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WRC: Why Sordo’s win at Germany was a special one

Author: David van den Boom
 

On Saturday I was at the ADAC Rallye Deutschland, the 9th round of the FIA World Rally Championship 2013. I was at SS11, the Arena Panzerplatte stage, were Jari Matti Latvala nearly retired after hitting a ”Hinkelstein”.

It was fantastic, until the rain came, which then was the reason of the cancellation of the historic event, what is always great to watch.

It was also a great stage for Sordo, because he overtook Neuville in the overall classifications for the lead of the rallye, and he stayed there.

Then the last stage of the rallye ”Dronthal 2” what was also the Power Stage.

Sordo was only 25 km away from his first WRC win. He started the stage behind Neuville, who was only 3 seconds behind Sordo in the overall standings.

Now both started the stage.

Sordo was faster in the first split time, but in the second he was only 0.1 seconds faster than Neuville.

In the third split time they had the exact same time, it couldn’t get any more exciting.

But suddenly Neuville made a mistake and lost nearly 30 seconds. After that it was clear that Sordo had won the rallye.

It was his the first ever WRC victory and I will now tell you why this win was quite special…

Sordo’s WRC career

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Dani Sordo came into the JWRC (Junior World Rally Championship) in 2005 driving for Kronos Racing in a Citroen C2 S1600.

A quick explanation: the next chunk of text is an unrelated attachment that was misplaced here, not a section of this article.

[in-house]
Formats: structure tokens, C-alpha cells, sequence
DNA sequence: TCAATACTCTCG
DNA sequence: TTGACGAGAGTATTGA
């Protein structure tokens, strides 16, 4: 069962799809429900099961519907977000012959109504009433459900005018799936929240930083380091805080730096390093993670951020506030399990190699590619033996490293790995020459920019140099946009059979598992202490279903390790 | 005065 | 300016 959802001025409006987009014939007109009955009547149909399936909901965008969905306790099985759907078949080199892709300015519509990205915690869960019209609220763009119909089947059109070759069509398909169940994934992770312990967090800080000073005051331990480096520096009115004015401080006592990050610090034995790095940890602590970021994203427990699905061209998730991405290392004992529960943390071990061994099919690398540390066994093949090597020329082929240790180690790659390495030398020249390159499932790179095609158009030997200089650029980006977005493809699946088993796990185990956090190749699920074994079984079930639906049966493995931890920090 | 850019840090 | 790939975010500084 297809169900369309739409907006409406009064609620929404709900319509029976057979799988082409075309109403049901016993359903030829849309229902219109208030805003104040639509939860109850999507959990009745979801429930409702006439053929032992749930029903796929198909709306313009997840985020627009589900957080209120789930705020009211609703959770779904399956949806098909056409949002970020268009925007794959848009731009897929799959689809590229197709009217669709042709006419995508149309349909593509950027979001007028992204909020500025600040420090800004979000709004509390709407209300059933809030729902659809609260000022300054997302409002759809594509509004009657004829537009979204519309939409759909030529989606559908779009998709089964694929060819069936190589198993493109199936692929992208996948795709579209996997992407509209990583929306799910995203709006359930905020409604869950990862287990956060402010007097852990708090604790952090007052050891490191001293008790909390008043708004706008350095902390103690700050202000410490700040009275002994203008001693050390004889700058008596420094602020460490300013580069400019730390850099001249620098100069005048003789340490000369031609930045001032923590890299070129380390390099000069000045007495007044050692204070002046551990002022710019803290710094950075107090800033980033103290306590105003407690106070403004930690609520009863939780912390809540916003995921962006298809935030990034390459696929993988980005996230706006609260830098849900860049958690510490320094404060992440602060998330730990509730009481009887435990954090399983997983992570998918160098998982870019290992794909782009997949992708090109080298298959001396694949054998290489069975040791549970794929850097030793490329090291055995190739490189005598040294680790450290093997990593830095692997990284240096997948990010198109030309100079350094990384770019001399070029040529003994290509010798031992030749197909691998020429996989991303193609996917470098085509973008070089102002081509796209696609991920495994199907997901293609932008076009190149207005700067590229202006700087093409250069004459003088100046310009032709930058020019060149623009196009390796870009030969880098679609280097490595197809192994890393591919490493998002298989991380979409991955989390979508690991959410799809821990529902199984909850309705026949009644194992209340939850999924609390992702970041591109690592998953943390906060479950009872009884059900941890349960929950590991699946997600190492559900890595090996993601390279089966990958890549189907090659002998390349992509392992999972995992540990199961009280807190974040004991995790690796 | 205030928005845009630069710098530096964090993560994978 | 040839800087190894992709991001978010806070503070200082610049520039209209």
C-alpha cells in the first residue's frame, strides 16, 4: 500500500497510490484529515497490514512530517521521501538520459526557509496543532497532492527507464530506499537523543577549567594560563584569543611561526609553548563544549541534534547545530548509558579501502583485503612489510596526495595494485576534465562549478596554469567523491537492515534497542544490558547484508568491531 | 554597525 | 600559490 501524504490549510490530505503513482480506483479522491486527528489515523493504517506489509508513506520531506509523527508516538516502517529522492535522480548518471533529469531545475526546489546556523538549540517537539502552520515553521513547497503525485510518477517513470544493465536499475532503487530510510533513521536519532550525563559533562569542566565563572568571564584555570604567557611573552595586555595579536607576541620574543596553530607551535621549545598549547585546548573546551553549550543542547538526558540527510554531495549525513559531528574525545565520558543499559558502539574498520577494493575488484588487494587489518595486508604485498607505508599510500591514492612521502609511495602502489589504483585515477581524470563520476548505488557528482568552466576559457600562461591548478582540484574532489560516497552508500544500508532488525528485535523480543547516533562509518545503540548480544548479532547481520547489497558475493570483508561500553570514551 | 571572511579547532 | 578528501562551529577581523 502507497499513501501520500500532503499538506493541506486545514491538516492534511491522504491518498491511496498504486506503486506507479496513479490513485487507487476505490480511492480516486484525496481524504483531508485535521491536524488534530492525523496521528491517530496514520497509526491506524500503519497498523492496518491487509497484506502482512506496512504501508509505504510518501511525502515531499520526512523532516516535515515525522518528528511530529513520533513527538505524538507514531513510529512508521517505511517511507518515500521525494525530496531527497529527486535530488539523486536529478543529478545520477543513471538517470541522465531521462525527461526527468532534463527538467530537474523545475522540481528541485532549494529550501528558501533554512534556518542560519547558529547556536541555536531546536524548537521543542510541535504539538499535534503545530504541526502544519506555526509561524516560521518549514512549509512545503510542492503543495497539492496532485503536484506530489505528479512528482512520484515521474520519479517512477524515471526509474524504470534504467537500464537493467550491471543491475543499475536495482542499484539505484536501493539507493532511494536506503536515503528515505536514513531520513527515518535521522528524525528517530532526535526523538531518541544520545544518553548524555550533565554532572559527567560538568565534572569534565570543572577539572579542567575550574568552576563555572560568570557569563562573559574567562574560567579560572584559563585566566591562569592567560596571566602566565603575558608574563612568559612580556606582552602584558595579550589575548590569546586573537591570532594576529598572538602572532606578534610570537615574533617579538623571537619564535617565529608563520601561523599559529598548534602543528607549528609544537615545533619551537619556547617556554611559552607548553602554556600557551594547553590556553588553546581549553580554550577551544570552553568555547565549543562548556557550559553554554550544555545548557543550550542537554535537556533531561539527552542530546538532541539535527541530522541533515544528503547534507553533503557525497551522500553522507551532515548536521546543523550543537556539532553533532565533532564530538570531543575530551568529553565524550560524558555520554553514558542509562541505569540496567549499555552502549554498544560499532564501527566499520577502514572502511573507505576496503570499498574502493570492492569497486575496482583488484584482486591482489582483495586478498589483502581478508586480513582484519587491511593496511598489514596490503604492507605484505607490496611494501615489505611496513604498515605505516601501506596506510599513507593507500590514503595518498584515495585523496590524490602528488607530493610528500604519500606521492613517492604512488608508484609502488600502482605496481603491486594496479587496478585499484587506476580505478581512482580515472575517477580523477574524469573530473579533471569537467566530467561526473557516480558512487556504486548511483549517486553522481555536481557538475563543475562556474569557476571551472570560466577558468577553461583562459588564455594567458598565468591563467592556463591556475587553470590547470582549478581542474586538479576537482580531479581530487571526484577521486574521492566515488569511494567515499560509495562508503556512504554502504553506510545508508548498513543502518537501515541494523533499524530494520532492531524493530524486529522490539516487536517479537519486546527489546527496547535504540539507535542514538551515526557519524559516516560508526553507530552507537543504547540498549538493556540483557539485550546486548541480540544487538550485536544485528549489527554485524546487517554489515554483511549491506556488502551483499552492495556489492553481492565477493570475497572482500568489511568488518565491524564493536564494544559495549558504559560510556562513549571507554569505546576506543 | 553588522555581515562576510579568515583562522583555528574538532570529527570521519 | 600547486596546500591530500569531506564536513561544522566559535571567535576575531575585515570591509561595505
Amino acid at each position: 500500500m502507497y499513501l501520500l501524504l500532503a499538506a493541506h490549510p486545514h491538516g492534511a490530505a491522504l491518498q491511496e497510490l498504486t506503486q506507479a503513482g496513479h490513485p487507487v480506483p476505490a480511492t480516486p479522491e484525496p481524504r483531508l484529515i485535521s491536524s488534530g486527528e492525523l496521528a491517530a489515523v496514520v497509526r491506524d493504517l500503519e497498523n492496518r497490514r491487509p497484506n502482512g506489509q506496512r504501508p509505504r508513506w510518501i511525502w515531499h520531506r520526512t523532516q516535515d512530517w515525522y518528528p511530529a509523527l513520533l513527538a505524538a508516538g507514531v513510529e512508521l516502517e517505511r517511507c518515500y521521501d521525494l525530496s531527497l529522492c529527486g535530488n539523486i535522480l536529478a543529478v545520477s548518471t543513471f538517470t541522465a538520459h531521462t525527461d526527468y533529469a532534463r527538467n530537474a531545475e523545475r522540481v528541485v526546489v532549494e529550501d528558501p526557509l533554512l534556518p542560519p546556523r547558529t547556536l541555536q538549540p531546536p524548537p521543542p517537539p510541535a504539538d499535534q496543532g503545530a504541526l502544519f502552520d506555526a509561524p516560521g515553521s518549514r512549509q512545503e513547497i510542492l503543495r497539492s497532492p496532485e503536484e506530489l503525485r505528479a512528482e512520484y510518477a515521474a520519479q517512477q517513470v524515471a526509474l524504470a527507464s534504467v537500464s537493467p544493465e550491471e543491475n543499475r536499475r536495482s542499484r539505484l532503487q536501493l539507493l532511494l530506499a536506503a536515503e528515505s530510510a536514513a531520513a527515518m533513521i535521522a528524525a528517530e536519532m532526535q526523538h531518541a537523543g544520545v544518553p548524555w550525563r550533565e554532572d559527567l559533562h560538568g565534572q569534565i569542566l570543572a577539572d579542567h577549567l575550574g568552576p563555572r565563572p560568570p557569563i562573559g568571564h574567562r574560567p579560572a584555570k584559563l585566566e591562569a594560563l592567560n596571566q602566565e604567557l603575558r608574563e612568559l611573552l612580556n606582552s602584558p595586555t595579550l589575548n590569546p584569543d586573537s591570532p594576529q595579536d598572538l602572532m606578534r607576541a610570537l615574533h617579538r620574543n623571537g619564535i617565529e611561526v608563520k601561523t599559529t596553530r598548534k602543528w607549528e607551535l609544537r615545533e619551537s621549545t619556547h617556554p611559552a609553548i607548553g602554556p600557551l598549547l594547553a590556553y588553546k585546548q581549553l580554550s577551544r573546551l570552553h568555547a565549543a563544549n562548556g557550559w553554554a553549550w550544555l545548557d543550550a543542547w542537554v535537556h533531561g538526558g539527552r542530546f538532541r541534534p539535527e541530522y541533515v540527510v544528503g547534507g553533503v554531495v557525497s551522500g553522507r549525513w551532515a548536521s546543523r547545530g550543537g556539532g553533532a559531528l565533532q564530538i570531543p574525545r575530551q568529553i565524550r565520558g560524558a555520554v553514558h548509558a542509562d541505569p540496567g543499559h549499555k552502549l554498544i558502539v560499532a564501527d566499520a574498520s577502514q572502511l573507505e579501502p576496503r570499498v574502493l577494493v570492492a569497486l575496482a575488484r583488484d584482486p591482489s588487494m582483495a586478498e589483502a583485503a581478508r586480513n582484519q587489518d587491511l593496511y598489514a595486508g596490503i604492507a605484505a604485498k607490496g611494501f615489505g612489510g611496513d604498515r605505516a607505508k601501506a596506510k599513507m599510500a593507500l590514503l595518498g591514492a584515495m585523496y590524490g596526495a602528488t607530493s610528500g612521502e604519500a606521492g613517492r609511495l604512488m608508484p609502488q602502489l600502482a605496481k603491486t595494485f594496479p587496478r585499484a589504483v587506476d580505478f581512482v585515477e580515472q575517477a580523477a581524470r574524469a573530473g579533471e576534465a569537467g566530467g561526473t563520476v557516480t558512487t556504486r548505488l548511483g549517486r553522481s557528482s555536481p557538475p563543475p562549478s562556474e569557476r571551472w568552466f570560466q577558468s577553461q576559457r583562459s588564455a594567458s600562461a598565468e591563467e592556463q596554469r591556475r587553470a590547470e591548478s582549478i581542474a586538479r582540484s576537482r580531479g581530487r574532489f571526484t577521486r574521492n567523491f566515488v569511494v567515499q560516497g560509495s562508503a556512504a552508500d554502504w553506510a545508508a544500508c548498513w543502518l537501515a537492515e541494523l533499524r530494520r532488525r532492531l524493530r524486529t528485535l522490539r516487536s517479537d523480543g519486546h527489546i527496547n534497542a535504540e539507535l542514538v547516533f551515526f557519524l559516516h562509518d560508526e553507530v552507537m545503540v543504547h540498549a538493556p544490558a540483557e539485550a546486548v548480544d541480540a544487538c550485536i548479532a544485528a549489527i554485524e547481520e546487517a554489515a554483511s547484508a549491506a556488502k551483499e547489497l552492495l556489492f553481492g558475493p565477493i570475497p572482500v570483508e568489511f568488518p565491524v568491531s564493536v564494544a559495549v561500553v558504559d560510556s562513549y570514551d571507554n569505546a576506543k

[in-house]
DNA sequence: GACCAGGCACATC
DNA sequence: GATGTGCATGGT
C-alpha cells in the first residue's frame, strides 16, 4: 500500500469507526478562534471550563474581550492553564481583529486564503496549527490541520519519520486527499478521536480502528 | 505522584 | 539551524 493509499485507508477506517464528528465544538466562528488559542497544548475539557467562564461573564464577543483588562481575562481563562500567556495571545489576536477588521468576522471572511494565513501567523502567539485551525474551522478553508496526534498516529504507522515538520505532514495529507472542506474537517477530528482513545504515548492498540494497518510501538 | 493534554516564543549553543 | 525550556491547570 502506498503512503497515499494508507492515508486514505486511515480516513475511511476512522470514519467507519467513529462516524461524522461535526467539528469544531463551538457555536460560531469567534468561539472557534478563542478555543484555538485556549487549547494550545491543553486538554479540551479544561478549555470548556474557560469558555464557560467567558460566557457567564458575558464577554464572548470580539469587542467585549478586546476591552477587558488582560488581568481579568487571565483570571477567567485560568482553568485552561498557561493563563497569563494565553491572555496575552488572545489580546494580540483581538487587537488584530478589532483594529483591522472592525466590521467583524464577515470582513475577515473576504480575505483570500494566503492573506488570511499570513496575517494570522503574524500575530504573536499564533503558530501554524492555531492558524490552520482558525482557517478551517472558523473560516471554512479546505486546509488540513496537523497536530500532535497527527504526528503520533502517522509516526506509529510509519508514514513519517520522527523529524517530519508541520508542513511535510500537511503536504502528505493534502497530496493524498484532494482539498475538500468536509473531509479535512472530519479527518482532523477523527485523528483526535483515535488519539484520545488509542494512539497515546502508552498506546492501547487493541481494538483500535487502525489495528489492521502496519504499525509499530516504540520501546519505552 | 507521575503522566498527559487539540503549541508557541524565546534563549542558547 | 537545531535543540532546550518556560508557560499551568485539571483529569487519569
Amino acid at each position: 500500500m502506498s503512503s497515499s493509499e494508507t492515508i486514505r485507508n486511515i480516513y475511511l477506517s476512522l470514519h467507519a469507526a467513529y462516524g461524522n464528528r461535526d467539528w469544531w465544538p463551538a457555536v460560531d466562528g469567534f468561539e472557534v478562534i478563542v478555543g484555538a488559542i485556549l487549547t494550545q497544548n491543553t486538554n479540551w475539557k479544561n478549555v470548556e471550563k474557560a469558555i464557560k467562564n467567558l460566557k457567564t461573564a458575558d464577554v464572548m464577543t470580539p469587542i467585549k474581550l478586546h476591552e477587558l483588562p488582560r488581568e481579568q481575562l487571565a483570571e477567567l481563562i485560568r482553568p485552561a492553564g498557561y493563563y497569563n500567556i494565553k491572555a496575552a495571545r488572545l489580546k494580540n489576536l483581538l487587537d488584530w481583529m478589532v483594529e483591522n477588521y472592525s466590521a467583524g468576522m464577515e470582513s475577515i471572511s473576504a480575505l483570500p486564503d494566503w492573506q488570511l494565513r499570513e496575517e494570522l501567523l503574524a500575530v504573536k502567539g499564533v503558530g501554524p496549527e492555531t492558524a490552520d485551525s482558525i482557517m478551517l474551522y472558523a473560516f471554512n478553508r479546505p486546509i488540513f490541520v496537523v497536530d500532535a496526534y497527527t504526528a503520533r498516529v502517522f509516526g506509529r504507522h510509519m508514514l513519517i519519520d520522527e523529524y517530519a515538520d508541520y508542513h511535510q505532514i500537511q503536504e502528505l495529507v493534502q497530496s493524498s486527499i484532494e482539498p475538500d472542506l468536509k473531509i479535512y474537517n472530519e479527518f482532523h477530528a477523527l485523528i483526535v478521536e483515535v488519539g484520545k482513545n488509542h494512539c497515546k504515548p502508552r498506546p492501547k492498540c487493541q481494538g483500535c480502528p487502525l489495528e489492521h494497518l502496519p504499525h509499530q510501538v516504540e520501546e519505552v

As teammate he had the brit Kris Meeke. He won 4 rallyes, including a home victory at Spain and won the JWRC championship afterwards.

Sordo then began his WRC career back in 2006, again driving for Kronos in a Citroen Xsara WRC.

He’s teammates were, at that time 2-time WRC champion Sebastian Loeb and Xavier Pons. Sordo was 8th at the season opener, the Monte Carlo Rallye.

He was only 16th in Sweden, but in Mexico he got an impressive 4th position and then got two podium places at Corsica and Spain.

He was then promoted as a No.2 driver at Kronos, because Pons was more crashing than making results.

Sordo scored a 2nd place finish at Germany and was fourth at New Zealand as a replacement for the injured Loeb.

Then Citroen came back to the WRC in 2007 with the new C4 WRC.

After a great 06 season, Sordo joined the factory Citroen Racing WRT together with triple world champion Loeb.

From 2007-2009 he got many podiums at tarmac rallyes, but never a win, because his teammate was also the guy to win these rallyes and he was the clear No.2 driver so he had to help Loeb to secure the titles for him.

Dani_Sordo_-_2008_Rally_Catalunya

He even had to let Loeb pass for the lead at Spain 2008, what was quite hard for him.

In 2010 Sordo did the same thing like in last three years, but Citroen wanted more from him, they wanted him to be more succesfull on gravel rallyes, even wins there.

But it never happend, so he’s Citroen seat looked really bad, because there was one young french driver who was to replace him, a guy called Sebastian Ogier.

Ogier drove for the Citroen Junior Rallye team, nearly winning at New Zealand and then winning actually at Portugal, he showed winning potential on gravel and tarmac.

So he replaced Sordo for the gravel rallyes at the 2nd half of the WRC 2010 season.

Sordo only drove for the factory teams at the tarmac rallyes and driving for the Junior team at the gravel rallyes.

Well after Ogier won at Japan, it was clear that he will replace Sordo for the 2011 season, and it happend.

Sordo then switched to Mini for the 2011 WRC season, his teammate again Kris Meeke.

After a lot of testing the John Cooper Works WRC car (based on the Countryman) it made it’s debut at the Sardegna Rallye, were he ended up being 6th.